Background: Blood stream infection is associated with high mortality and morbidity. Blood cultures are considered the gold standard for diagnosing bacteremia in sepsis patients. However, blood culture results may take at least 12 to 24 hours for a positive result and may even be complicated by contamination. Procalcitonin (PCT) a biomarker for bacterial infection is a test with a quick turn-over time of less than 20 minutes and blood sample as little as 0.5mL. The purpose of this study is to identify whether procalcitonin level can be used to determine the risk of bacteremia in hospitalized patients.
Methods: Retrospective analysis of medical records of adult hospitalized patients with suspected bacterial infection and PCT and blood cultures drawn within 24 hours from January 1, 2017 to April 30, 2017 was done in a tertiary medium-sized hospital. A total of 339 records were included for analysis. Based on our lab results procalcitonin value < 0.5 ng/mL defined as low and 0.5 or above defined as elevated procalcitonin. Sensitivity, specificity, positive predictive value and negative predictive value were calculated to assess the performance of procalcitonin levels and blood stream infection. A generalized estimating equation (GEE) was then used to evaluate the differences in length of stay (LOS) and blood stream infection results between patients with high and low procalcitonin.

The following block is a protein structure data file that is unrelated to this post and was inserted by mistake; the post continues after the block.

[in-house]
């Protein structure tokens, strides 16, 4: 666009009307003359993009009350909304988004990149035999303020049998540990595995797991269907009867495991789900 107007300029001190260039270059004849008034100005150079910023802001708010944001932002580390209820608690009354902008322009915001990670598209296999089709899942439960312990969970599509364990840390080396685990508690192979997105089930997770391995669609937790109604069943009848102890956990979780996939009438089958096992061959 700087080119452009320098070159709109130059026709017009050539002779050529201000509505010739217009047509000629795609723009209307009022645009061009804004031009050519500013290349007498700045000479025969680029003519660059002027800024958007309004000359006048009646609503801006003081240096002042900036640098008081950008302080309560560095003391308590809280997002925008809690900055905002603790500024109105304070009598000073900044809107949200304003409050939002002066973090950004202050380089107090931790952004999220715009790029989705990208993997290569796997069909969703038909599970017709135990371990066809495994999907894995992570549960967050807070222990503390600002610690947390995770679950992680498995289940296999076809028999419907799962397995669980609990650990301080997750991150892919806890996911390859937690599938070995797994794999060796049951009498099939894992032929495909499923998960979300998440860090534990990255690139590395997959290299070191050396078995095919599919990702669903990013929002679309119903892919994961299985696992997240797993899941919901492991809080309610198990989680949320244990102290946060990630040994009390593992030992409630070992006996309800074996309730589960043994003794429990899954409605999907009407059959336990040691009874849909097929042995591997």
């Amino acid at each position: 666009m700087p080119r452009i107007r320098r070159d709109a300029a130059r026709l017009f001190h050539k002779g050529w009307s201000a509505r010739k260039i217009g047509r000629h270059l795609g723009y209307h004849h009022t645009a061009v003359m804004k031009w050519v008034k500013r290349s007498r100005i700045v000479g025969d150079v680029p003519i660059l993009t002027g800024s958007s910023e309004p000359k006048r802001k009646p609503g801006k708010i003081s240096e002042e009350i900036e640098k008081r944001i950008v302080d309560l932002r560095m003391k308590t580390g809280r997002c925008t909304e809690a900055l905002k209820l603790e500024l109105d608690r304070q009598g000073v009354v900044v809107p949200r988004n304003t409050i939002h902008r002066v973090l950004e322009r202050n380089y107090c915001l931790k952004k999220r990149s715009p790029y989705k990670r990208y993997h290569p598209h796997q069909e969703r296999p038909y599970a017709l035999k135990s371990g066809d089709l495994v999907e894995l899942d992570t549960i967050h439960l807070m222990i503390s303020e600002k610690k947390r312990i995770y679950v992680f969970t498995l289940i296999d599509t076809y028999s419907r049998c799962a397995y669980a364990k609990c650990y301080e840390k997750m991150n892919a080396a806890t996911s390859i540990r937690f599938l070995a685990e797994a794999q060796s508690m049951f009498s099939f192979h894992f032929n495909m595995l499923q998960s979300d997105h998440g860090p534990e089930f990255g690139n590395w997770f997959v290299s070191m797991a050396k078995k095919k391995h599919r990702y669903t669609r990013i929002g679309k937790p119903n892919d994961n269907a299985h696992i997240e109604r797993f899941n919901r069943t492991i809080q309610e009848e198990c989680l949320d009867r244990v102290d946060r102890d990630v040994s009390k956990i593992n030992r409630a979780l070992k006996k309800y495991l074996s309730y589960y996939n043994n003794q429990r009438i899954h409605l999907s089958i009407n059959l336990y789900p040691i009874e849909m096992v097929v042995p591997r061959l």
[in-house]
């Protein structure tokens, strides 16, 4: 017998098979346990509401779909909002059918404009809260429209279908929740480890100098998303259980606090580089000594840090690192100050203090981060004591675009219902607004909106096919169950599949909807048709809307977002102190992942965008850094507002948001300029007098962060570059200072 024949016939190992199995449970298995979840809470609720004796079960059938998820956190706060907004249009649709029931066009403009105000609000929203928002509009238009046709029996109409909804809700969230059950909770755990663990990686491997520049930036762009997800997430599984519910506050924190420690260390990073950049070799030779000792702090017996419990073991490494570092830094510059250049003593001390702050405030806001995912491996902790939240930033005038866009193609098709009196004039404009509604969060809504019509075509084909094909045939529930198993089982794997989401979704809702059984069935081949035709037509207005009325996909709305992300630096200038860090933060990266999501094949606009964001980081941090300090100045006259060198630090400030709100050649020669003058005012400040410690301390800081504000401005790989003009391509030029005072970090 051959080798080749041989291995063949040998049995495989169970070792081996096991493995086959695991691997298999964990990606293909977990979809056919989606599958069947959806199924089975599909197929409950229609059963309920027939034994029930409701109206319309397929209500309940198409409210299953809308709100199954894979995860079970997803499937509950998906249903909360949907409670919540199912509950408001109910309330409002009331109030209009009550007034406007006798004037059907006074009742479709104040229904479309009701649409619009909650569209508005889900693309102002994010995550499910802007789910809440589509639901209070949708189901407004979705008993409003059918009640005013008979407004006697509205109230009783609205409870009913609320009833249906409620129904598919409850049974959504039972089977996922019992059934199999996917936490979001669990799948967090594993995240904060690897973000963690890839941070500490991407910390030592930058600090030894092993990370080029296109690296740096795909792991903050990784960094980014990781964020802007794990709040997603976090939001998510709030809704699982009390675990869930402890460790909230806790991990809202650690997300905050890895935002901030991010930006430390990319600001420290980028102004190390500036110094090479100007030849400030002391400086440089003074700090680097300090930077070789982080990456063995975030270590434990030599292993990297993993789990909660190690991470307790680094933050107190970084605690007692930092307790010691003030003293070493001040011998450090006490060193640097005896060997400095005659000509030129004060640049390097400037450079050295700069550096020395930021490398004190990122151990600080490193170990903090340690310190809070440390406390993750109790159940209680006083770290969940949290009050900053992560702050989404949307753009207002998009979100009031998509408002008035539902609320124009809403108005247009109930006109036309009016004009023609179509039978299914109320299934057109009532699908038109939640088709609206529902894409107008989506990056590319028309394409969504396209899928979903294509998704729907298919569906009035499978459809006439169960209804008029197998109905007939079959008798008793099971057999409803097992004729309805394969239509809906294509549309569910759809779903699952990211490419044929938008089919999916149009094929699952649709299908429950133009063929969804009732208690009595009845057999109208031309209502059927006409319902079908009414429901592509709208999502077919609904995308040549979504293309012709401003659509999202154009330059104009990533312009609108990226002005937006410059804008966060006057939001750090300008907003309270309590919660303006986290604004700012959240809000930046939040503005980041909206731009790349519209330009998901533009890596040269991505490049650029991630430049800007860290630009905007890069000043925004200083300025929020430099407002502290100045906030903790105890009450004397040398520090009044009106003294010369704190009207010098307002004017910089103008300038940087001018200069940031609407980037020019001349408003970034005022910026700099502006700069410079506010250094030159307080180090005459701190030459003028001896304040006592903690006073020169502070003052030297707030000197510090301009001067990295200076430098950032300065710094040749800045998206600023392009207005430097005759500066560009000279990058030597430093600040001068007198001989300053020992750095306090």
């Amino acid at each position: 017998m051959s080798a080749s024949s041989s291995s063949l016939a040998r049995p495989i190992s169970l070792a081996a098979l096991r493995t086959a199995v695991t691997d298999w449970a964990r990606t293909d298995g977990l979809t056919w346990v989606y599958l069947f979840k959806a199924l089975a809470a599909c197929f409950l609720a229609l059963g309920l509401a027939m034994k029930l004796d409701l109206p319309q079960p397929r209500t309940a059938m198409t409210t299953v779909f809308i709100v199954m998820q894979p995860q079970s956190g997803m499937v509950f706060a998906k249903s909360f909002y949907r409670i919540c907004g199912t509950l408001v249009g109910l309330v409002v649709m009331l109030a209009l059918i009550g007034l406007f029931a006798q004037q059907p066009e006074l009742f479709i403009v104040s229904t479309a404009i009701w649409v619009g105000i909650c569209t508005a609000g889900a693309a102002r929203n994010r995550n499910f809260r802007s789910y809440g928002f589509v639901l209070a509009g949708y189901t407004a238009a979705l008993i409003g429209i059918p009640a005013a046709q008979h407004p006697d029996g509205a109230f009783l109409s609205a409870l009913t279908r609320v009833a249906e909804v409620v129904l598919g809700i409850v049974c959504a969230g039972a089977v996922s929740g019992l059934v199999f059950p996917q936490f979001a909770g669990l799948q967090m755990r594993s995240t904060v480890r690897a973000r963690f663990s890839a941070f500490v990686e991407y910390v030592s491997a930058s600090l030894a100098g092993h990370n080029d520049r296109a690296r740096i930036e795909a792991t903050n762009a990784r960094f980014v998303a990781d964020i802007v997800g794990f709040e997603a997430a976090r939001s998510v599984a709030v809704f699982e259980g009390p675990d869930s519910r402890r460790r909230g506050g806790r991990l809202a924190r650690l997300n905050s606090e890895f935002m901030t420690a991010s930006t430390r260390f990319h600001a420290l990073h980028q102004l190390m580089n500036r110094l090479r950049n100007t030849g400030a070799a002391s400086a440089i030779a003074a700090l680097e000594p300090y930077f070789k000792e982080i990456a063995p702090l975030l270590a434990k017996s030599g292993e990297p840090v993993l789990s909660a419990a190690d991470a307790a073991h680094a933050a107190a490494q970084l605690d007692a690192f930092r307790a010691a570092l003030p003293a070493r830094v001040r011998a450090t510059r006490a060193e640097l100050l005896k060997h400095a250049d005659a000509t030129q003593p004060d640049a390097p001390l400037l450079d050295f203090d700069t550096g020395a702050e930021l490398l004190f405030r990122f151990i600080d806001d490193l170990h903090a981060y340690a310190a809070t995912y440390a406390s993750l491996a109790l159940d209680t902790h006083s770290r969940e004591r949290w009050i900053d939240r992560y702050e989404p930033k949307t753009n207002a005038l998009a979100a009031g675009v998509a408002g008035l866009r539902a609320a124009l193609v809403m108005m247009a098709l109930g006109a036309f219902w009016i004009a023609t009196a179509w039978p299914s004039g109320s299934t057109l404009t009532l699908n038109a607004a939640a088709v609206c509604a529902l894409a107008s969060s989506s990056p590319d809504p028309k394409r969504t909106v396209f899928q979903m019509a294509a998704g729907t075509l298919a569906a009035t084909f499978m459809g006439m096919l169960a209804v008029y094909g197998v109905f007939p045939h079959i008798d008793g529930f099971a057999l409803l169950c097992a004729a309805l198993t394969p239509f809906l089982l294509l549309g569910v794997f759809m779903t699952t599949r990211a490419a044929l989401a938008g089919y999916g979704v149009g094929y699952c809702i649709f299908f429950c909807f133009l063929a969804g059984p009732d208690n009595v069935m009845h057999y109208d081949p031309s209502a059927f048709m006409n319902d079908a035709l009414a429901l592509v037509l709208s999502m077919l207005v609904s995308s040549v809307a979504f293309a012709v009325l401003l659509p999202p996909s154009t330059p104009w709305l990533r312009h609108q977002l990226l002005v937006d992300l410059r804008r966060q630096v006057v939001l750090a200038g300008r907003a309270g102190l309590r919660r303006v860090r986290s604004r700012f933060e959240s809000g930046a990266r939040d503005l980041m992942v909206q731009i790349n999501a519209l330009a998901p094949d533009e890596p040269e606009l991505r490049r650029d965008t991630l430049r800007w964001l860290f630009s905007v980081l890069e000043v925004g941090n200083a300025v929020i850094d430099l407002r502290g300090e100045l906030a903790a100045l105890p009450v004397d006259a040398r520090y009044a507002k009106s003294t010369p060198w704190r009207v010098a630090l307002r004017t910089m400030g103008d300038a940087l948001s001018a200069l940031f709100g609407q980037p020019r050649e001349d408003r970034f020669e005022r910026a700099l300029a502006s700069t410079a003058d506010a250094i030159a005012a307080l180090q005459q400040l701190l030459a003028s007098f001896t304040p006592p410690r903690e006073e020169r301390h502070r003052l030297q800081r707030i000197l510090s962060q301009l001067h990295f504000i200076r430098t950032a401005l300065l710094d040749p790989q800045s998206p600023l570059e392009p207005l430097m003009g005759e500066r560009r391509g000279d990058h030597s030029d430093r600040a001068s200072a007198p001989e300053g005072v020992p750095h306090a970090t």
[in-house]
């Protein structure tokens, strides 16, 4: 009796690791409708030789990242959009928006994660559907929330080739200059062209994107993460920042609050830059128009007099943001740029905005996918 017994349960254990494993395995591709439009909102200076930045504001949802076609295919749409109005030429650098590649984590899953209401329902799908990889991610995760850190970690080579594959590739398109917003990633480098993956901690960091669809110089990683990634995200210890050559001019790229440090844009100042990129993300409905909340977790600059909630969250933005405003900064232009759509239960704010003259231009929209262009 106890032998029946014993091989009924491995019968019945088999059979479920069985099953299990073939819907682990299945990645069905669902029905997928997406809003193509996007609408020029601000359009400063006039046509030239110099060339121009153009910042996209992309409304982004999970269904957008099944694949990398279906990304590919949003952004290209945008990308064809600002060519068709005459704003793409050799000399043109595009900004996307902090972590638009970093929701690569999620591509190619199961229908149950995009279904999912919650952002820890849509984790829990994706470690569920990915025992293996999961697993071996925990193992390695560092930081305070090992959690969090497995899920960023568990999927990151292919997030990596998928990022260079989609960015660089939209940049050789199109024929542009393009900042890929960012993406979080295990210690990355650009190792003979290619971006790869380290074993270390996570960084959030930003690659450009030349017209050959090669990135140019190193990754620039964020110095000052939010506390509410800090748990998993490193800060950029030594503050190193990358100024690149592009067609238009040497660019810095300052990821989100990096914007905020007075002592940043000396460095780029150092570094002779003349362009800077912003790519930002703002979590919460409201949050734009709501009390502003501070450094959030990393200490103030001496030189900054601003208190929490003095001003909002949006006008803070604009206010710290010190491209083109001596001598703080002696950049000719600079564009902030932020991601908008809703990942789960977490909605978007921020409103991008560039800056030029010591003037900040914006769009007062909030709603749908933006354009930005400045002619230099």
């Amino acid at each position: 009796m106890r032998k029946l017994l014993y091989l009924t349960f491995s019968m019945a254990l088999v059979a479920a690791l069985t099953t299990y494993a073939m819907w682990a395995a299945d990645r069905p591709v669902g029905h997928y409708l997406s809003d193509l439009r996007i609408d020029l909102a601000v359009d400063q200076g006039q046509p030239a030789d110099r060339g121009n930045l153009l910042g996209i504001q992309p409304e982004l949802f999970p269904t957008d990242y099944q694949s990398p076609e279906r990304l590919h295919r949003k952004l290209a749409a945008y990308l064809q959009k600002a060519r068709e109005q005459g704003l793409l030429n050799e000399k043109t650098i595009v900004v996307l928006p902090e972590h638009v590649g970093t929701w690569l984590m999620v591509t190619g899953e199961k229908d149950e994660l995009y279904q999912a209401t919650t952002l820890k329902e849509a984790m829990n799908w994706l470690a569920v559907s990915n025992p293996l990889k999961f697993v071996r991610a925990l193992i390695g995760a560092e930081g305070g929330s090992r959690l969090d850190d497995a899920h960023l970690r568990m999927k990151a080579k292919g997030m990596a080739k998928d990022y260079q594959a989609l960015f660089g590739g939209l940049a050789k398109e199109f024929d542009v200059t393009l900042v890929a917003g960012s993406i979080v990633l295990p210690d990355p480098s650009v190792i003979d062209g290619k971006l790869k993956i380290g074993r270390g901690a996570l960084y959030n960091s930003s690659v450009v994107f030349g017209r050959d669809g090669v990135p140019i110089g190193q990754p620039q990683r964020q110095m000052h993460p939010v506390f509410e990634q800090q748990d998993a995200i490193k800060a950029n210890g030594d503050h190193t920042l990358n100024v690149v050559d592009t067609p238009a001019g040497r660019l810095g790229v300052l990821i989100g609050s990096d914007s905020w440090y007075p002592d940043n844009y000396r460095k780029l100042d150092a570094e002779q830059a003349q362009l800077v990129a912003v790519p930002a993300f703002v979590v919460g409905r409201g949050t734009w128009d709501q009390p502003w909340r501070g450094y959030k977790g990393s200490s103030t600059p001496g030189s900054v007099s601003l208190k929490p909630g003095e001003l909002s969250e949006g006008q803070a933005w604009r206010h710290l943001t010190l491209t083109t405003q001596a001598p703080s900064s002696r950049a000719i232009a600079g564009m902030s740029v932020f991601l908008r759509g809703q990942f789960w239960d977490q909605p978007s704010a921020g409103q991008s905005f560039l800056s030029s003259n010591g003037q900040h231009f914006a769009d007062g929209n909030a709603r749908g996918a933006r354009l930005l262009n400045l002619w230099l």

Results: The mean age was 66 ±17 years and 50% of patients were male. The performance measures of procalcitonin in determining blood stream infection showed a sensitivity of 64%; specificity of 65%; positive predictive value of 13% and negative predictive value of 96%. The over-all statistical accuracy rate was 65%. Patients who had a high procalcitonin level were younger compared to patients with low procalcitonin level (63±17 vs 69±18 yr, p=0.001). High procalcitonin level is associated with longer LOS (median=6 vs 4, p<0.001) and higher risk of blood stream infection (13% vs 4%, p=0.007). The differences were maintained even after adjusting for age differences in the two groups.
Conclusions: Our result shows that an elevated procalcitonin level may not accurately determine bacteremia. However, low procalcitonin can effectively rule out bacteremia. Further study is required to identify an optimal cut-off value to rule out blood stream infection.